Feature

Compass: Pointing towards elimination of cervical cancer


Amanda Lyons


5/08/2019 2:47:07 PM

Dr Lara Roeske talks to newsGP about a large-scale trial to assess the new screening program and help make it even more effective.

Dr Lara Roeske.
Dr Lara Roeske talks to newsGP about the Compass trial, Australia’s largest clinical trial, which is focused on assessing and improving the new cervical screening program.

While international research supports the refresh of the national screening program from the Pap test to cervical screening test (CST) in December 2017, Australia is undertaking its own assessment through Compass, a randomised controlled trial designed to compare the outcomes of both methods. 
 
‘Compass is a world-first trial, because there is currently no research or data around the performance of HPV-based screening in the world’s largest cohort of HPV-vaccinated women, here in Australia,’ Dr Lara Roeske, GP and recruitment lead for the trial, told newsGP.
 
According to Dr Roeske, Compass – which is also the largest clinical trial ever conducted in Australia – aims to achieve a number of objectives.
 
‘[We aim] to confirm that the CST is a superior screening method, and also look at how HPV-based screening will work optimally in HPV-vaccinated cohorts of women,’ she said.
 
‘[The trial] also serves as independent data safety and monitoring for the renewed national program.’
 
Compass will also help guide future decisions and procedures around triaging women who receive positive results within the new screening program.
 
‘The trial seeks to assess different ways of deciding which women need further investigation after a positive test – so, how we might better triage women who have HPV types non 16 or 18 detected, and more judiciously decide which of them can be safely deferred from colposcopy and followed up in a different way,’ Dr Roeske said.
 
‘We’re actually trialling a very promising triage tool in the trial known as dual stain cytology to that end.’
 
Another significant aspect of Compass is its strong general practice focus.
 
‘Australia has the world’s largest cohort of HPV-vaccinated women, and they are women aged 25–38, who present to general practice routinely for a cervical screening test – this is really the eligible cohort that we’re wanting to study,’ Dr Roeske said.
 
‘Through the support of GPs, we have recruited almost 75,000 women. The trial would never have reached its size, nor will it realise its success, without the contribution of GPs.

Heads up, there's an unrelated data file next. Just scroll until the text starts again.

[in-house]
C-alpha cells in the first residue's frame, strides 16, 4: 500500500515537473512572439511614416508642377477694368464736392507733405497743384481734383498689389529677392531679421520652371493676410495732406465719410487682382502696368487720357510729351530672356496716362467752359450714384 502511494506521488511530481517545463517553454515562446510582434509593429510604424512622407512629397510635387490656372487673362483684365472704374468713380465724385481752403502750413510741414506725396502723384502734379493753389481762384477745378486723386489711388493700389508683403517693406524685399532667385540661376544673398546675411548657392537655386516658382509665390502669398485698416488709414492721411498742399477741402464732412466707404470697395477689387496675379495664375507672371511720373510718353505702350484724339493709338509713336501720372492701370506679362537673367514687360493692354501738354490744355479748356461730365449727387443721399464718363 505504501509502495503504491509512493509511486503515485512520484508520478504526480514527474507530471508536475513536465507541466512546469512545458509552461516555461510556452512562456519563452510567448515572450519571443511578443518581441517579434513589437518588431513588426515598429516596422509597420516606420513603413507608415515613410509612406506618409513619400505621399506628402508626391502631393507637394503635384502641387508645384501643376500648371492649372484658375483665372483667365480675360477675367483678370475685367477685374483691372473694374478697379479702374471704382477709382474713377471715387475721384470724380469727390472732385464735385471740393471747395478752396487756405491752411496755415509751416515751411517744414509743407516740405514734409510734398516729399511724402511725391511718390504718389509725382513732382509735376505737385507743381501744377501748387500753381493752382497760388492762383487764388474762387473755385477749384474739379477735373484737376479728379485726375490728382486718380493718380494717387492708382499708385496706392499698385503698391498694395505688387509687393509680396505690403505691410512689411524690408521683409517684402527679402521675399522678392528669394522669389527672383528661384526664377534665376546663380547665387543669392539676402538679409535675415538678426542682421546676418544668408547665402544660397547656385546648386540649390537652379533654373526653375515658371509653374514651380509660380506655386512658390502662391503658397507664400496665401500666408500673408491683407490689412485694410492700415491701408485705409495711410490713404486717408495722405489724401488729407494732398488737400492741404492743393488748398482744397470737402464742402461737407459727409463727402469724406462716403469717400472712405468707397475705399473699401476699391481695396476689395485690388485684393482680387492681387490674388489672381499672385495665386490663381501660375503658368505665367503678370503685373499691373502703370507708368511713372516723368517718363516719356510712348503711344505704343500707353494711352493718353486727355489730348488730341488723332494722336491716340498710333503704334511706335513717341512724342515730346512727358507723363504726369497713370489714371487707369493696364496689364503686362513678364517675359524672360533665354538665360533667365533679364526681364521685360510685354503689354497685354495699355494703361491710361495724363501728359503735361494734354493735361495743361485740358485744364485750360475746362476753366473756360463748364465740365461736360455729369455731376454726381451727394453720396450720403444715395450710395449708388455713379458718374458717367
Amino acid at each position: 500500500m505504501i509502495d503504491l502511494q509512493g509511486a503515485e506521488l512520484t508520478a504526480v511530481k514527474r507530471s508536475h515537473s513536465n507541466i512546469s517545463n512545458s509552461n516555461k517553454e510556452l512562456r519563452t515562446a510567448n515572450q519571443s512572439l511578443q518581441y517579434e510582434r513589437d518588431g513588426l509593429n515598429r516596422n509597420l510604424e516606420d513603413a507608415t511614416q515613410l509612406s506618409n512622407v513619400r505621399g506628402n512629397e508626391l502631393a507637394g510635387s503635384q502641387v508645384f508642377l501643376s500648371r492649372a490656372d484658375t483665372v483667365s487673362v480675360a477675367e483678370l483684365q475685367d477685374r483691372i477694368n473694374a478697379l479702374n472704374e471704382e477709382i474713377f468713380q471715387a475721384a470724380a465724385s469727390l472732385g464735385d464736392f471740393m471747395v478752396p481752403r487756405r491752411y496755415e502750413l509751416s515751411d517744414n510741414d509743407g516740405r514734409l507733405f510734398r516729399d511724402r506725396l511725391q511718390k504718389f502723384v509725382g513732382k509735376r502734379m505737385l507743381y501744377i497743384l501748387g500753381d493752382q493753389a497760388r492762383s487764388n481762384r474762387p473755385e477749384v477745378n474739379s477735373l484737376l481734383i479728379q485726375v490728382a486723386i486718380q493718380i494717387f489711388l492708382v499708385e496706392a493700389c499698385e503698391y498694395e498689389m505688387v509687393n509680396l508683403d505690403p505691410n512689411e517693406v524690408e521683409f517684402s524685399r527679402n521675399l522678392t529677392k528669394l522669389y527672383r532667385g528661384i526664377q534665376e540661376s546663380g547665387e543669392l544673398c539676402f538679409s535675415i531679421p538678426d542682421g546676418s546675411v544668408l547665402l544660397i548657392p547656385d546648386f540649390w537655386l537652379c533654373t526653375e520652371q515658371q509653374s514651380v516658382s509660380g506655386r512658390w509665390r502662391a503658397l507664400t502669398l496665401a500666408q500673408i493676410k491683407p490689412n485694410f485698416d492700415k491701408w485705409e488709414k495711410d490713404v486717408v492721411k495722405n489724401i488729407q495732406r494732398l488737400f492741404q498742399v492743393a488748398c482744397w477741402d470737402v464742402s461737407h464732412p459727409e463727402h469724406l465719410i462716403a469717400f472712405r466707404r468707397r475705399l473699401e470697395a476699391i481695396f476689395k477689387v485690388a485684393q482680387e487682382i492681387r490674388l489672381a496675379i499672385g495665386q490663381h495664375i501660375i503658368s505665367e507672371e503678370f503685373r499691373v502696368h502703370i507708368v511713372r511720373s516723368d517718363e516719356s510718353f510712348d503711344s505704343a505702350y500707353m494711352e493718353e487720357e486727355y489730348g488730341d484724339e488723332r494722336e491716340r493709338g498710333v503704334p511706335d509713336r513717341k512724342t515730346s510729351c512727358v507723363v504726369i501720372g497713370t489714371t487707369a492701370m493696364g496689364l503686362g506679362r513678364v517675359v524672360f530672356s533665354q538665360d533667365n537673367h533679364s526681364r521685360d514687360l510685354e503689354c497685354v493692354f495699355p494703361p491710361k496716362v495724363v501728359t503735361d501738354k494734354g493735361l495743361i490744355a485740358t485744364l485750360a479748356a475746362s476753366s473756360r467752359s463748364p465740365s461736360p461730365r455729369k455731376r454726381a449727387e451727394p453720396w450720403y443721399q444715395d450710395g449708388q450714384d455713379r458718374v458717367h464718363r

‘We’re very appreciative of their efforts to really support this world-first clinical trial, and ideally improve cervical screening programs here and internationally.’
 
Dr Roeske hopes the trial can continue to rely on GPs’ support, as Compass remains in active recruitment mode until 30 November.
 
‘We’re aiming to recruit a further 7000 women to make it a grand total of 82,303 women by the end of this year,’ she said.
 
‘It is incredibly important that we are able to recruit these women, aged 25–38 years, to ensure that the data and the evidence from the trial is robust.
 
‘It’s a great time for GPs to talk to women about supporting cervical cancer research, and to also help us progress toward being the first country in the world to eliminate cervical cancer and continue to be at the leading edge of cervical cancer prevention and research.'
 
In addition to helping advance cervical cancer research and inform future technologies and processes, there are other benefits for GPs as well.
 
‘GPs can access a QI&CPD activity as part of recruitment of the trial,’ Dr Roeske said.
 
‘They’re also supported by a team of clinicians, many of whom are also GPs. And participating GPs can ask us all sorts of questions about Compass and the renewed screening program.
 
‘For GPs that have been recruiting, we will ensure that as study findings emerge, they’ll receive that information. Should any GPs be interested to learn more about how the trial is progressing, they can ring the free-call number and one of the research team would be really pleased to talk to them.’
 
Ultimately, however, Dr Roeske believes many GPs will find involvement in the trial is its own reward.
 
‘Many GPs are just very excited about being part of cutting edge research, world-first findings, and championing the cause of cancer prevention and women’s health,’ she said.



Cervical cancer Cervical screening Compass trial General practice research HPV vaccination screening Women’s health



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